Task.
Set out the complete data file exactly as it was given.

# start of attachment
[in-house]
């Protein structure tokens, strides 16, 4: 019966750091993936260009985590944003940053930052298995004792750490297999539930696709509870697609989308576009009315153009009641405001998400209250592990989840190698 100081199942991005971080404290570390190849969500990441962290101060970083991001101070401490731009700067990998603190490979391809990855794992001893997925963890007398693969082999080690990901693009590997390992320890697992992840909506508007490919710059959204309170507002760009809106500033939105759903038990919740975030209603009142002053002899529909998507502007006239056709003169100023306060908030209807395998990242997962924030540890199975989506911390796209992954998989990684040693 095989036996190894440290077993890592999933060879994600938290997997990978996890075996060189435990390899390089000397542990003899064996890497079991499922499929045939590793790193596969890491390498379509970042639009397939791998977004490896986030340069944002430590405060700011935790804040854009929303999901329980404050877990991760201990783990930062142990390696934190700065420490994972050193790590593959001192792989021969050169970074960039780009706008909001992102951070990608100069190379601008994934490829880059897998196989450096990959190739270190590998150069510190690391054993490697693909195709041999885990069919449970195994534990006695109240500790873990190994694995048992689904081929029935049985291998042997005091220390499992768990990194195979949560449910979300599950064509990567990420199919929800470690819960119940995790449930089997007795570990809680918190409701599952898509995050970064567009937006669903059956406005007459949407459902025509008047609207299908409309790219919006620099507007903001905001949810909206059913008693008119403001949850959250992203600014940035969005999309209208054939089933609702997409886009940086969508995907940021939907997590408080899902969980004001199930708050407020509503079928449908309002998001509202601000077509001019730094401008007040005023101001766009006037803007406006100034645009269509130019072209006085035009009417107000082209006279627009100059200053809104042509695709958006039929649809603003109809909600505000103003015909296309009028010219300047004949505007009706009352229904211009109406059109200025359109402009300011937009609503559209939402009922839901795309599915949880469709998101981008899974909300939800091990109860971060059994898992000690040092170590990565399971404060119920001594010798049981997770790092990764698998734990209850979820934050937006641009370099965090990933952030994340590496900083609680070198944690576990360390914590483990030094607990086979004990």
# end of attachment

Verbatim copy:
[in-house]
């Protein structure tokens, strides 16, 4: 019966750091993936260009985590944003940053930052298995004792750490297999539930696709509870697609989308576009009315153009009641405001998400209250592990989840190698 100081199942991005971080404290570390190849969500990441962290101060970083991001101070401490731009700067990998603190490979391809990855794992001893997925963890007398693969082999080690990901693009590997390992320890697992992840909506508007490919710059959204309170507002760009809106500033939105759903038990919740975030209603009142002053002899529909998507502007006239056709003169100023306060908030209807395998990242997962924030540890199975989506911390796209992954998989990684040693 095989036996190894440290077993890592999933060879994600938290997997990978996890075996060189435990390899390089000397542990003899064996890497079991499922499929045939590793790193596969890491390498379509970042639009397939791998977004490896986030340069944002430590405060700011935790804040854009929303999901329980404050877990991760201990783990930062142990390696934190700065420490994972050193790590593959001192792989021969050169970074960039780009706008909001992102951070990608100069190379601008994934490829880059897998196989450096990959190739270190590998150069510190690391054993490697693909195709041999885990069919449970195994534990006695109240500790873990190994694995048992689904081929029935049985291998042997005091220390499992768990990194195979949560449910979300599950064509990567990420199919929800470690819960119940995790449930089997007795570990809680918190409701599952898509995050970064567009937006669903059956406005007459949407459902025509008047609207299908409309790219919006620099507007903001905001949810909206059913008693008119403001949850959250992203600014940035969005999309209208054939089933609702997409886009940086969508995907940021939907997590408080899902969980004001199930708050407020509503079928449908309002998001509202601000077509001019730094401008007040005023101001766009006037803007406006100034645009269509130019072209006085035009009417107000082209006279627009100059200053809104042509695709958006039929649809603003109809909600505000103003015909296309009028010219300047004949505007009706009352229904211009109406059109200025359109402009300011937009609503559209939402009922839901795309599915949880469709998101981008899974909300939800091990109860971060059994898992000690040092170590990565399971404060119920001594010798049981997770790092990764698998734990209850979820934050937006641009370099965090990933952030994340590496900083609680070198944690576990360390914590483990030094607990086979004990």